Leadership in God's Image: Wisdom
Read Proverbs 8:1-36
When a person demonstrated exceptional ability in a craft or art, that person was said to have what the Hebrew language calls hokma. English-speaking translators render it as “skill.” Solomon selected that Hebrew word to describe the quality needed by anyone who wanted to live life in the superlative -- a life of excellence. When Solomon used this word this way, English translators use the word “wisdom.” Wisdom, then, is that quality that enables one to live a noticeably, recognizably outstanding life. Imagine how much this wonderful thing called wisdom can contribute to effective leadership.
Not all leaders think about wisdom, per se, as a character trait that needs to be carefully cultivated. Certainly, wisdom can and often is the end result of long experience in the leader’s field of expertise. But the leader who gains wisdom by making poor decisions and learning from them is much farther behind than the leader who seeks the right kind of wisdom from the start. In Proverbs 8 wisdom is portrayed as a woman calling out for all to embrace her. Notice especially what she claims in verses 12-21. What leader in his or her right mind would not want such a priceless tool? Spend some time with this chapter.
Wisdom and Who God Is
Wisdom is elusive, and it seems to be in short supply. Some people are crafty and shrewd, others are well-informed and highly educated, but few of us manifest the quiet depth of wisdom. What is the secret and the source of wisdom? Read Job 28:12-28 for the answer to the question, where can one find wisdom?
Read Job 28:12-28
According to this passage, only God understands the way to wisdom because He alone is the source of true wisdom. The wisdom of God is evident in the beauty, subtlety, richness, intricacy, variety and splendor of the created order, and it is also evident in the person, powers and perfections of the God of creation.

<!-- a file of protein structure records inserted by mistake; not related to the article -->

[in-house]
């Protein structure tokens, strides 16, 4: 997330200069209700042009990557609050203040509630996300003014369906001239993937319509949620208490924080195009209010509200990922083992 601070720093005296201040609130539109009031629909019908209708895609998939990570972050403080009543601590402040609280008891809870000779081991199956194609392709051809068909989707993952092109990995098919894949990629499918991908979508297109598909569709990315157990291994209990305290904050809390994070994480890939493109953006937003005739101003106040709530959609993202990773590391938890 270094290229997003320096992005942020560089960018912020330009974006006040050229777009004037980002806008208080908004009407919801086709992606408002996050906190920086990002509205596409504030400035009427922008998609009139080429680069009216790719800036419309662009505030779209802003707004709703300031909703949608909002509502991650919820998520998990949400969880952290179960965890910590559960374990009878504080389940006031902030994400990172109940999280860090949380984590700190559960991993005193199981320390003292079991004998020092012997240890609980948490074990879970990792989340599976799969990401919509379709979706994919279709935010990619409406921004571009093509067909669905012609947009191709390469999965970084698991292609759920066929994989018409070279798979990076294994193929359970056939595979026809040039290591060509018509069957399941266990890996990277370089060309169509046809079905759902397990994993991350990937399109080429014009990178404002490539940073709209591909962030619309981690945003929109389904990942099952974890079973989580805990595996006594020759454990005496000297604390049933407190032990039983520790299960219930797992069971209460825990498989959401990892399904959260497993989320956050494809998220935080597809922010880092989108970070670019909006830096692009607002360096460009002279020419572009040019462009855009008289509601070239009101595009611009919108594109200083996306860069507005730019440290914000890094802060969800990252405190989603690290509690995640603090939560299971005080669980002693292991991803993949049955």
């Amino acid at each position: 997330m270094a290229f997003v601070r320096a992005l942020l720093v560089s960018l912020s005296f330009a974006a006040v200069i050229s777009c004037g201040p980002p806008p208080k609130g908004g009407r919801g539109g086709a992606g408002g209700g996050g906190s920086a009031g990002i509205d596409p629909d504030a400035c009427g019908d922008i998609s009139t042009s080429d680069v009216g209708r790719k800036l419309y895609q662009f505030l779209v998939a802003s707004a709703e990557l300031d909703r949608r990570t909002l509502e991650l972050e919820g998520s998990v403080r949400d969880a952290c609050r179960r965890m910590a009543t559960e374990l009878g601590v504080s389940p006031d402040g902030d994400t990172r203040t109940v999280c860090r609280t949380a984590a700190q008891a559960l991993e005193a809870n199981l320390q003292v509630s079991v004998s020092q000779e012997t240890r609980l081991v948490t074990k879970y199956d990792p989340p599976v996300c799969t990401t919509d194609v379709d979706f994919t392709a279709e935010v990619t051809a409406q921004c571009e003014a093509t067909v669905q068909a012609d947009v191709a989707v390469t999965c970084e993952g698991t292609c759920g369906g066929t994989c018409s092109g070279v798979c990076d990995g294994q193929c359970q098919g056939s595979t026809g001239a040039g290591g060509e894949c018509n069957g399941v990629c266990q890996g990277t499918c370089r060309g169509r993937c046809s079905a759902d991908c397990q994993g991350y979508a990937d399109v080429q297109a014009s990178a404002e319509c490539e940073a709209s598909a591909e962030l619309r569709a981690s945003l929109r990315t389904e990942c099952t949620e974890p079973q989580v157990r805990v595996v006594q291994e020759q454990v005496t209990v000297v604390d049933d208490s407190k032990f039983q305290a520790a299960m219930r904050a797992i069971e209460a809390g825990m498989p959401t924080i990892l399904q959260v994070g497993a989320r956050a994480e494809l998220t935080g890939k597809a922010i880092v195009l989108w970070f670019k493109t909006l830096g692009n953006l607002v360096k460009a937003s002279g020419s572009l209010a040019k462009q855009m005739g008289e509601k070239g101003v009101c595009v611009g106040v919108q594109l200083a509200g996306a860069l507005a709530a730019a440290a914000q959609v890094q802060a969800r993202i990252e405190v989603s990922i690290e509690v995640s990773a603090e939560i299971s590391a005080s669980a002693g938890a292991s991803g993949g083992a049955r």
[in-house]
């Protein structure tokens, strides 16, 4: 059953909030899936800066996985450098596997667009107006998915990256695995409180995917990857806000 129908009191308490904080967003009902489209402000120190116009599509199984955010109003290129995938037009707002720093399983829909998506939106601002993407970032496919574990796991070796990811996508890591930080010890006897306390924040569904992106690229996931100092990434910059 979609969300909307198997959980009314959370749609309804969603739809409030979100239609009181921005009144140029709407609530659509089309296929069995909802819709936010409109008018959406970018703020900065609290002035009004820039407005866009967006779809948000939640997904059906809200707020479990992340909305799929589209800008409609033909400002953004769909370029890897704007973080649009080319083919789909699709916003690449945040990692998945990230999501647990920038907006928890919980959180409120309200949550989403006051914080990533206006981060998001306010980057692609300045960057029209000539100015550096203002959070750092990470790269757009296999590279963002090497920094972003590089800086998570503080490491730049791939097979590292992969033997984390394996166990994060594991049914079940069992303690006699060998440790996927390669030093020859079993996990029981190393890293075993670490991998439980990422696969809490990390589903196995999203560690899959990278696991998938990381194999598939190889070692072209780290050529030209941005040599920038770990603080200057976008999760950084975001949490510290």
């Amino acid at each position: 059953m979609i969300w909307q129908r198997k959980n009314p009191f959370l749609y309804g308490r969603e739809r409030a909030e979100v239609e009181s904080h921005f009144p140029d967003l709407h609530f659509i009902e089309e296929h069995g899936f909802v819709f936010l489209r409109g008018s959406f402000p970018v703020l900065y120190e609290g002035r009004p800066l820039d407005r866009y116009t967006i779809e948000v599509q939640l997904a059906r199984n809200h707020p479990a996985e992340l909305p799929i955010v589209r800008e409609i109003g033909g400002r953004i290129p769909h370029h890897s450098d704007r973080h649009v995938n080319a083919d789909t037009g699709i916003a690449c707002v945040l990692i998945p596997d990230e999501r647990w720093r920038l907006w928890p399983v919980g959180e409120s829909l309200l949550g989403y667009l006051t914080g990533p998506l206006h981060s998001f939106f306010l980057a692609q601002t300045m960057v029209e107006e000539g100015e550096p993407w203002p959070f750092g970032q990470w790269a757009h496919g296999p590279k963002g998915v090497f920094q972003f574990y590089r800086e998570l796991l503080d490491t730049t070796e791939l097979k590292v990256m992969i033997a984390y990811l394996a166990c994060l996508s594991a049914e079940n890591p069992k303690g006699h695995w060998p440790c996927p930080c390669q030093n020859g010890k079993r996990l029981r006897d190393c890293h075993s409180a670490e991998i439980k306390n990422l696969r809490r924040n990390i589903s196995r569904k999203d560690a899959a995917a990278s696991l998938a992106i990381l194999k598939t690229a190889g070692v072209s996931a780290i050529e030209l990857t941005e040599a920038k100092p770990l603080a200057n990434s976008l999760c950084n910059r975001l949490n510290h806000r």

True wisdom can only be attained by cultivating the fear of the Lord (Proverbs 9:10). To fear God is to nurture an attitude of awe and humility before Him and to walk in radical dependence upon God in each area of life. The fear of the Lord is similar to the mindset of a subject before a powerful king; it is to be under divine authority as one who will surely give an account.
Wisdom, then, relates to trust, humility, teachability, servanthood, responsiveness and reliance on God; it is the exact opposite of autonomy and arrogance. Wisdom relates to developing an eternal perspective on life.
Take a moment to personalize the Davidic prayer in Psalm 86:11 into a prayer for your life.
Wisdom and Who I Am
Wisdom is the ability to use the best means at the best time to accomplish the best ends. It is not merely a matter of information or knowledge, but of skillful and practical application of the truth to the ordinary facets of life. Read 1 Kings 3:5-14 to consider the implications of Solomon’s request for wisdom.
Read 1 Kings 3:5-14
If God approached you and offered to grant you one wish, what would it be? Your answer to this question is one of the most telling things about you; it illuminates your value system. Instead of asking for a long life or wealth or power, Solomon pleased the Lord by requesting a discerning heart of wisdom. Because he focused on this, the Lord also granted him what he did not request. This is an illustration of the truth of Jesus’ words concerning the one thing most needful for leaders today: to seek first the Kingdom of God (Matthew 6:33). When we pursue first things first, the second things are thrown in; when we pursue second things first, we not only miss out on the first things, but we also miss the fullness of the second things.